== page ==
Appraisal Fell Short

Chris Peters
April 27, 2020

When it comes to financing a commercial property, there are several steps that take place during the underwriting & due diligence phase. Many of these steps occur in-house with a lender’s underwriting or credit team, but some of these steps are performed by a third party without a financial stake in the deal’s outcome. One of those is the appraisal. An appraisal is simply an objective, expert third party establishing the value of a property. Gone are the days where the borrower can order their own appraisal, or even direct the lender to a “friendly” appraiser. Nowadays, loan officers have to choose from their list of approved appraisers, and all parties hope for the best when the report comes back.

Since lenders will typically commit to lend a certain percentage of the property’s value for acquisition deals, the “value” is determined by the lesser of purchase price or appraised value. For refinances, the appraised value is the only value to rely on.

What can go wrong

So, what can go wrong with an appraisal?

Appraised value comes in light

First off, with any acquisition loan that is size constrained by LTV, if the appraised value comes in “light”, or below the purchase price, the originally proposed loan amount will be reduced. For instance, if a lender offers a 65% LTV loan on a $2,000,000 purchase price, the proposed loan is $1,300,000. If the appraisal comes in a $1,800,000, the 65% LTV loan is reduced to $1,170,000, a reduction of $130,000 of loan proceeds which will need to be made up for with equity. Sometimes, the loan is reduced far enough causing the increase in equity to be too much for the investor to put down. This is usually the #1 reason an appraisal causes a deal to fall apart.

Appraised value hampers refinance

Secondly, if a borrower is refinancing a property and there is an existing lender that needs to be paid off, the new loan amount needs to at least cover the existing amount, otherwise, the borrower has to bring more equity to the deal. A lower new loan amount can be caused by either an appraisal coming in light and/or the new loan has a lower LTV than the existing loan. Either way, this can be detrimental to a borrower and again cause them to bring in additional equity.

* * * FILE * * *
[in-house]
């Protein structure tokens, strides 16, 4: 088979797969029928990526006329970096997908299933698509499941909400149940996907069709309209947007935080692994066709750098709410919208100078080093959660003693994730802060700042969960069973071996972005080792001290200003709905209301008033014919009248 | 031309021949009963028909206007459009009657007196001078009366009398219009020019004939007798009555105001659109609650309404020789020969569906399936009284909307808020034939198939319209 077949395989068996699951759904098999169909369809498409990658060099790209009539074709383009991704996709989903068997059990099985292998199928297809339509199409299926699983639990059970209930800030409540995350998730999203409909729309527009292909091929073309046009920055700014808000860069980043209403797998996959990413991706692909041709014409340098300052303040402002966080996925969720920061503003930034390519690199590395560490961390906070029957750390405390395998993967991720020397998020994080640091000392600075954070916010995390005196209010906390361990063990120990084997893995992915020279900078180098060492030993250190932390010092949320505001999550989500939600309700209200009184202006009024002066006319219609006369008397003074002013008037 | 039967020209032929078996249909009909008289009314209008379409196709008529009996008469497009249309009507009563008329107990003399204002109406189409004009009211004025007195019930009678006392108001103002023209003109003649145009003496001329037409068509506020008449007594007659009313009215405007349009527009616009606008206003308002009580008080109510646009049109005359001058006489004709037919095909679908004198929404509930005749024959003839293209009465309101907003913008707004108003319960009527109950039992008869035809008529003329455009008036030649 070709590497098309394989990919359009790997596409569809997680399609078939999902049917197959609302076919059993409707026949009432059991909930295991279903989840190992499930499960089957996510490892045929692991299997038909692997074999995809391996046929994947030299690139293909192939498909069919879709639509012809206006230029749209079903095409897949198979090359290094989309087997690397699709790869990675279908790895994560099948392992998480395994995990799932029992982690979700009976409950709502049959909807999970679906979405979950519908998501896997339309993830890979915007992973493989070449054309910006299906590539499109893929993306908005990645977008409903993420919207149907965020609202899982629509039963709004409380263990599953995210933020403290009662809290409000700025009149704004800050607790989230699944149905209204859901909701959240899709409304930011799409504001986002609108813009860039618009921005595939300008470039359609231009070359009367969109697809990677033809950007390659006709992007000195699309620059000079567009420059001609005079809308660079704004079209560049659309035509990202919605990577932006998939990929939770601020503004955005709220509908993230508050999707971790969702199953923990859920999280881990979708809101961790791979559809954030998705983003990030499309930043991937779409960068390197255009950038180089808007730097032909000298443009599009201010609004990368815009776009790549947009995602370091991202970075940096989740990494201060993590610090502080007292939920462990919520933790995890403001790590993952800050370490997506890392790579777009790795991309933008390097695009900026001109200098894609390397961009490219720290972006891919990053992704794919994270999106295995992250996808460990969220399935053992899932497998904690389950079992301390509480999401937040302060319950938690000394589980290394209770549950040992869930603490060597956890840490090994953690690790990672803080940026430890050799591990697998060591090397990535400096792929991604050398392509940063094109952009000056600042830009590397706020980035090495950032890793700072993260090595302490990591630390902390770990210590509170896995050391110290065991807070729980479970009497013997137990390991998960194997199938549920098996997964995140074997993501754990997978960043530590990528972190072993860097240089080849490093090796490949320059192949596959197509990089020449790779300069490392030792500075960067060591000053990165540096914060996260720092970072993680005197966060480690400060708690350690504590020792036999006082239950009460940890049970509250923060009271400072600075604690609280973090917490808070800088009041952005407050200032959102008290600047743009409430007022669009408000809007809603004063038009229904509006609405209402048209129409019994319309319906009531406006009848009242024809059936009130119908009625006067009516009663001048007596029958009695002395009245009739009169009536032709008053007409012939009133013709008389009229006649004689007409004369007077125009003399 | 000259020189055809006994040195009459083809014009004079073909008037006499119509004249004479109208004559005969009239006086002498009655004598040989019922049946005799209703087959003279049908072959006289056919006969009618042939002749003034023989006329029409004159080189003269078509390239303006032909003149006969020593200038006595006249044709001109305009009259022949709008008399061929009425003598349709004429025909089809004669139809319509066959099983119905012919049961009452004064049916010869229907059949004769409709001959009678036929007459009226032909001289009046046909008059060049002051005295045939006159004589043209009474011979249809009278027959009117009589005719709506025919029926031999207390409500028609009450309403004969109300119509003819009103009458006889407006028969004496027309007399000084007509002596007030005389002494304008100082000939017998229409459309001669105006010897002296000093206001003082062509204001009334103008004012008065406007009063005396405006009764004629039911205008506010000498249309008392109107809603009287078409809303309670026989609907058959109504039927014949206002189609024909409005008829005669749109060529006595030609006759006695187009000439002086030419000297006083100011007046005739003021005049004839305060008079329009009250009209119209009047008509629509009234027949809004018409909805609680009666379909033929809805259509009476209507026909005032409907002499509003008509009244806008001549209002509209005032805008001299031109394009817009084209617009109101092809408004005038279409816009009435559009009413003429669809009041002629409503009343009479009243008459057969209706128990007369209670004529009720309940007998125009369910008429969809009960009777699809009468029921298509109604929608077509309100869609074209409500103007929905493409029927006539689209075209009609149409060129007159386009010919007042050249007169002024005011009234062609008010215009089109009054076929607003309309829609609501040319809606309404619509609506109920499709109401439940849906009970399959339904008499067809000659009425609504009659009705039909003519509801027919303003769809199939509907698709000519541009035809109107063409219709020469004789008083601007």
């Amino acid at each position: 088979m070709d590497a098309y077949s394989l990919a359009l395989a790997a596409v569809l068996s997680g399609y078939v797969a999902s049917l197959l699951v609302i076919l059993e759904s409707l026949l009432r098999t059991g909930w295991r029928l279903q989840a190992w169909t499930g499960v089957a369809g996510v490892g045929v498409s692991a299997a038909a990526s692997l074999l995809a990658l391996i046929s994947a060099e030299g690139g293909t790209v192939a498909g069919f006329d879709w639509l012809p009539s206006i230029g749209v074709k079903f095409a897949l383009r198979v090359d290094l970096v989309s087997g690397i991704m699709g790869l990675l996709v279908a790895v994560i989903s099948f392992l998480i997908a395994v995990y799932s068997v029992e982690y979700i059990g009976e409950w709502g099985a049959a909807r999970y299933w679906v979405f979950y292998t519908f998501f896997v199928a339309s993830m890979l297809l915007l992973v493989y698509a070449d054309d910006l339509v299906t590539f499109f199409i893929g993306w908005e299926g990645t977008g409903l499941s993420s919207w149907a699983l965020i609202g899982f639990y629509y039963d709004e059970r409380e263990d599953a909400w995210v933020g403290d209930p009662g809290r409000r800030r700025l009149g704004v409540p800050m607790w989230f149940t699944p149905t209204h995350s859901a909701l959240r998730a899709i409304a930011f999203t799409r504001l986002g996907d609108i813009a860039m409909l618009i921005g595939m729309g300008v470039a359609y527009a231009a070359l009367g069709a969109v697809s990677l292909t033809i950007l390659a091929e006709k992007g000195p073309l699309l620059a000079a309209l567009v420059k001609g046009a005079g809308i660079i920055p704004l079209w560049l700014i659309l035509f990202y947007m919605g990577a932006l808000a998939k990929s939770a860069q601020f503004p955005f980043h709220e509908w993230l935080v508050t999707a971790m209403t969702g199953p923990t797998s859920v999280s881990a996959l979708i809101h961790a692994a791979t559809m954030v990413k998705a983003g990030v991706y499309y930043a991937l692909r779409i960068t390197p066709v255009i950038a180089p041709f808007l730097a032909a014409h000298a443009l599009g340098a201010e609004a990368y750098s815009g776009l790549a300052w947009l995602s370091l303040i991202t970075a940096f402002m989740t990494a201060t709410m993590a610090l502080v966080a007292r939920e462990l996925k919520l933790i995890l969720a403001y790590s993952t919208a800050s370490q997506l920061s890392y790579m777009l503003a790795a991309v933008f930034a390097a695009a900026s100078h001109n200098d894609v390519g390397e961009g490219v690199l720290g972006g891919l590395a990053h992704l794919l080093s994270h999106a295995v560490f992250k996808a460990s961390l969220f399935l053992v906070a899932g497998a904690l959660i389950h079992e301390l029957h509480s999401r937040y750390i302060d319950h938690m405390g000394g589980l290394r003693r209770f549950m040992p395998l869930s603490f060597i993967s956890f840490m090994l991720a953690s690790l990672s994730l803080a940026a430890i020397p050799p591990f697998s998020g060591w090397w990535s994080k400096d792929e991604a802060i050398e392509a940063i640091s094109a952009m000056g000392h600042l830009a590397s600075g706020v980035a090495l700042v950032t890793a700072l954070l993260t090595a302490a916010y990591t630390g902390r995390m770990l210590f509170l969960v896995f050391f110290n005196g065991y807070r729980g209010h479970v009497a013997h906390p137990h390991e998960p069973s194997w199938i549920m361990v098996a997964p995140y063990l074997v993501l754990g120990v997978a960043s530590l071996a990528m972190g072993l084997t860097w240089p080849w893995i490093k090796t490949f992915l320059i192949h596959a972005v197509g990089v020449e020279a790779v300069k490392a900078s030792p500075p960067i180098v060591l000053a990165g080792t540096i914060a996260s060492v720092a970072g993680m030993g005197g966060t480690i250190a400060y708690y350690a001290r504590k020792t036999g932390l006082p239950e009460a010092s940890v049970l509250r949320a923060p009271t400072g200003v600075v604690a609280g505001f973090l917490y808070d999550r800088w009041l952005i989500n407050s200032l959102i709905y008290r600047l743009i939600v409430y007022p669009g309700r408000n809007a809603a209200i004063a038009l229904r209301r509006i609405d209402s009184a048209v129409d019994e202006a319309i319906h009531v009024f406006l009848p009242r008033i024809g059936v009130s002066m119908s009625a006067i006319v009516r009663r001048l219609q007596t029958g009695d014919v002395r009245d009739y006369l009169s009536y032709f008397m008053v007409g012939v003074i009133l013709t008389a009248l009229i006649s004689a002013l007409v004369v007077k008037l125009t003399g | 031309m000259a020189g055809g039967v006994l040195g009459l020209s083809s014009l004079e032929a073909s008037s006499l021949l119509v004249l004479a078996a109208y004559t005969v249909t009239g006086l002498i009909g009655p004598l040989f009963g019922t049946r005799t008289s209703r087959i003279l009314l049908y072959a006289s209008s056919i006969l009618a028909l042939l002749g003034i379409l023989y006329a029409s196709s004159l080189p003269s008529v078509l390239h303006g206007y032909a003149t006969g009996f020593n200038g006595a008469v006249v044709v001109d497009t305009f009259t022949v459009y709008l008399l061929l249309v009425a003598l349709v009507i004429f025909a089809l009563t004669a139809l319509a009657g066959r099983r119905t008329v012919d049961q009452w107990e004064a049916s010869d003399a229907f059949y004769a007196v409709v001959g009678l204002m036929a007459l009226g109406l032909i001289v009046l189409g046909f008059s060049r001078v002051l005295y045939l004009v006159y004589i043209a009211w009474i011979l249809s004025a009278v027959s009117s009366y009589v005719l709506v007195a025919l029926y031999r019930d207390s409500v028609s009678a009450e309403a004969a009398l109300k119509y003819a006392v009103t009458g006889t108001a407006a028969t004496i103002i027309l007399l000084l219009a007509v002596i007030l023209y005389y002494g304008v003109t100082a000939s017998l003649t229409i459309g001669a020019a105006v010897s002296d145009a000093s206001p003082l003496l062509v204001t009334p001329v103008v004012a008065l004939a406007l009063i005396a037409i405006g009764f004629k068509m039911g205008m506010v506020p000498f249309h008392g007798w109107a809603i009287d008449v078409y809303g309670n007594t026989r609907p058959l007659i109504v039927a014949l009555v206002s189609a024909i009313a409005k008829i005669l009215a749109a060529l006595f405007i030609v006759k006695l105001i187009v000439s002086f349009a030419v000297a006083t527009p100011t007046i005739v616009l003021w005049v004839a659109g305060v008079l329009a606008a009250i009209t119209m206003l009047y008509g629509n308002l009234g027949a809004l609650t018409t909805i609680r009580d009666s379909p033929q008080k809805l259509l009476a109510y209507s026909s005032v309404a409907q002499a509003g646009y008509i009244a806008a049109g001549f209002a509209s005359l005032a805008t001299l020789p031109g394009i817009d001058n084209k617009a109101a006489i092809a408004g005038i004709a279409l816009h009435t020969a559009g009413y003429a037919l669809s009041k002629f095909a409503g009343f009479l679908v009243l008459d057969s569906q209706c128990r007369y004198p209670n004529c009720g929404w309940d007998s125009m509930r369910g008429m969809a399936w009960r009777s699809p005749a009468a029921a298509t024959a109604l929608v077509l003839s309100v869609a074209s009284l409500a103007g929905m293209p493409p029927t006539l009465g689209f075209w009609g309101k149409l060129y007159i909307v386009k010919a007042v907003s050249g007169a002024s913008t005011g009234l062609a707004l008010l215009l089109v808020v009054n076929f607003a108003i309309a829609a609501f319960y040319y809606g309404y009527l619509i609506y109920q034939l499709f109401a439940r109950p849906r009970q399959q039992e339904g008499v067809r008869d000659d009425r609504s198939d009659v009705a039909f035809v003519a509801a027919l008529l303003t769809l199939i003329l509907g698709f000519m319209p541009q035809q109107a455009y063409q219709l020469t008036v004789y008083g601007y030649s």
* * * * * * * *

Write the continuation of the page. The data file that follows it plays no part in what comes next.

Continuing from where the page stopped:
Dark Value

Thirdly, some lenders look at the “dark value” of a property submitted by an appraiser as an additional underwriting metric. The dark value is the value of the property should it “go dark” (become vacant). These lenders will lend a certain percentage of dark value, often around 100%. So, if the proposed loan is $1,000,000 with a max 70% LTV/100% LTV on Dark Value, and the appraised value comes in at $1,500,000 but the dark value is $900,000, the loan will pencil from an in-place LTV standpoint ($1,000,000 loan on $1,500,000 value is 66%), but the dark value kills the deal.


Lastly, when it comes to renovation loans, lenders will look at an After Repair Value (ARV), meaning, what will the property be worth once the renovation is complete and the property is stabilized. For example, a lender may lend 70–80% of total cost on the way in, but the loan cannot exceed 65% of ARV on the back end. So, how does a lender determine ARV… with an appraisal! Let’s look at an example: The total cost of a project is $2,000,000 ($1,500,000 purchase and $500,000 rehab) and a lender offers 80% Loan-to-Cost but not to exceed 65% ARV. With an 80% loan, total loan proceeds are $1,600,000 (80% x $2,000,000). So, the loan is initially constrained by that 80% Loan-to-Cost, but let’s see if the loan amount is further constrained by the ARV. If the appraisal comes back and the ARV is $2,300,000, 65% of that value is $1,495,000. So, because the loan is limited to 65% of ARV, the total loan amount will be reduced to the lesser of 80% LTC or 65% of ARV. Because the loan amount is reduced in our example, the borrower will need to put more equity into the property, which again, can hurt the deal.

In the end, the appraisal is ordered by the lender and the main purpose is to establish value. More often than not, the appraised value does not negatively effect the deal, however, there are those instances above where it can derail a project.

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